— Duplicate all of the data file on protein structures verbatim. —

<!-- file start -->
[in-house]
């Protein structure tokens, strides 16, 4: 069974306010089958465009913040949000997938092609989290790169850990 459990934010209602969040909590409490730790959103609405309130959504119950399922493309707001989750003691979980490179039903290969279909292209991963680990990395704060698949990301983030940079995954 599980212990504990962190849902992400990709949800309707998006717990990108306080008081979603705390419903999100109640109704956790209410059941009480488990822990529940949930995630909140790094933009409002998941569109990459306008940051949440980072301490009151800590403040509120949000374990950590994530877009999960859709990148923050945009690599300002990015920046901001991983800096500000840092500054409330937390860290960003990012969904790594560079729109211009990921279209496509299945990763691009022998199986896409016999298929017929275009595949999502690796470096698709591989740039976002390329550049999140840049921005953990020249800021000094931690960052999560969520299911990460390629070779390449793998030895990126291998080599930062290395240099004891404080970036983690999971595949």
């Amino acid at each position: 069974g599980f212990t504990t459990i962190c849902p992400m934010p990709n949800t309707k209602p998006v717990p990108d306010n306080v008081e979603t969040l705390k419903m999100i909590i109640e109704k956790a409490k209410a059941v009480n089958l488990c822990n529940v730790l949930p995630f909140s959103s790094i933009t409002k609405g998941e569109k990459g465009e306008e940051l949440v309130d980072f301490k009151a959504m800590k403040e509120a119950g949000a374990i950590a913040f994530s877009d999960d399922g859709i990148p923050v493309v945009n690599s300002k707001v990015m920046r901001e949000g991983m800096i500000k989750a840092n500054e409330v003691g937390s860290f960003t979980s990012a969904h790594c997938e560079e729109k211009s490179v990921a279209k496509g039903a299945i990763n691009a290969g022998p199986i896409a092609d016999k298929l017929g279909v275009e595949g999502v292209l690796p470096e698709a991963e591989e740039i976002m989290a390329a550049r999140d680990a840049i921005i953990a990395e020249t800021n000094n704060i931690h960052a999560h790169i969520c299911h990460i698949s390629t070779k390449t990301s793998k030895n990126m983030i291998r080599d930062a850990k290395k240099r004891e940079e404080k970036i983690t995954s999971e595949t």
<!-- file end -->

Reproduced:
[in-house]
């Protein structure tokens, strides 16, 4: 069974306010089958465009913040949000997938092609989290790169850990 459990934010209602969040909590409490730790959103609405309130959504119950399922493309707001989750003691979980490179039903290969279909292209991963680990990395704060698949990301983030940079995954 599980212990504990962190849902992400990709949800309707998006717990990108306080008081979603705390419903999100109640109704956790209410059941009480488990822990529940949930995630909140790094933009409002998941569109990459306008940051949440980072301490009151800590403040509120949000374990950590994530877009999960859709990148923050945009690599300002990015920046901001991983800096500000840092500054409330937390860290960003990012969904790594560079729109211009990921279209496509299945990763691009022998199986896409016999298929017929275009595949999502690796470096698709591989740039976002390329550049999140840049921005953990020249800021000094931690960052999560969520299911990460390629070779390449793998030895990126291998080599930062290395240099004891404080970036983690999971595949």
């Amino acid at each position: 069974g599980f212990t504990t459990i962190c849902p992400m934010p990709n949800t309707k209602p998006v717990p990108d306010n306080v008081e979603t969040l705390k419903m999100i909590i109640e109704k956790a409490k209410a059941v009480n089958l488990c822990n529940v730790l949930p995630f909140s959103s790094i933009t409002k609405g998941e569109k990459g465009e306008e940051l949440v309130d980072f301490k009151a959504m800590k403040e509120a119950g949000a374990i950590a913040f994530s877009d999960d399922g859709i990148p923050v493309v945009n690599s300002k707001v990015m920046r901001e949000g991983m800096i500000k989750a840092n500054e409330v003691g937390s860290f960003t979980s990012a969904h790594c997938e560079e729109k211009s490179v990921a279209k496509g039903a299945i990763n691009a290969g022998p199986i896409a092609d016999k298929l017929g279909v275009e595949g999502v292209l690796p470096e698709a991963e591989e740039i976002m989290a390329a550049r999140d680990a840049i921005i953990a990395e020249t800021n000094n704060i931690h960052a999560h790169i969520c299911h990460i698949s390629t070779k390449t990301s793998k030895n990126m983030i291998r080599d930062a850990k290395k240099r004891e940079e404080k970036i983690t995954s999971e595949t």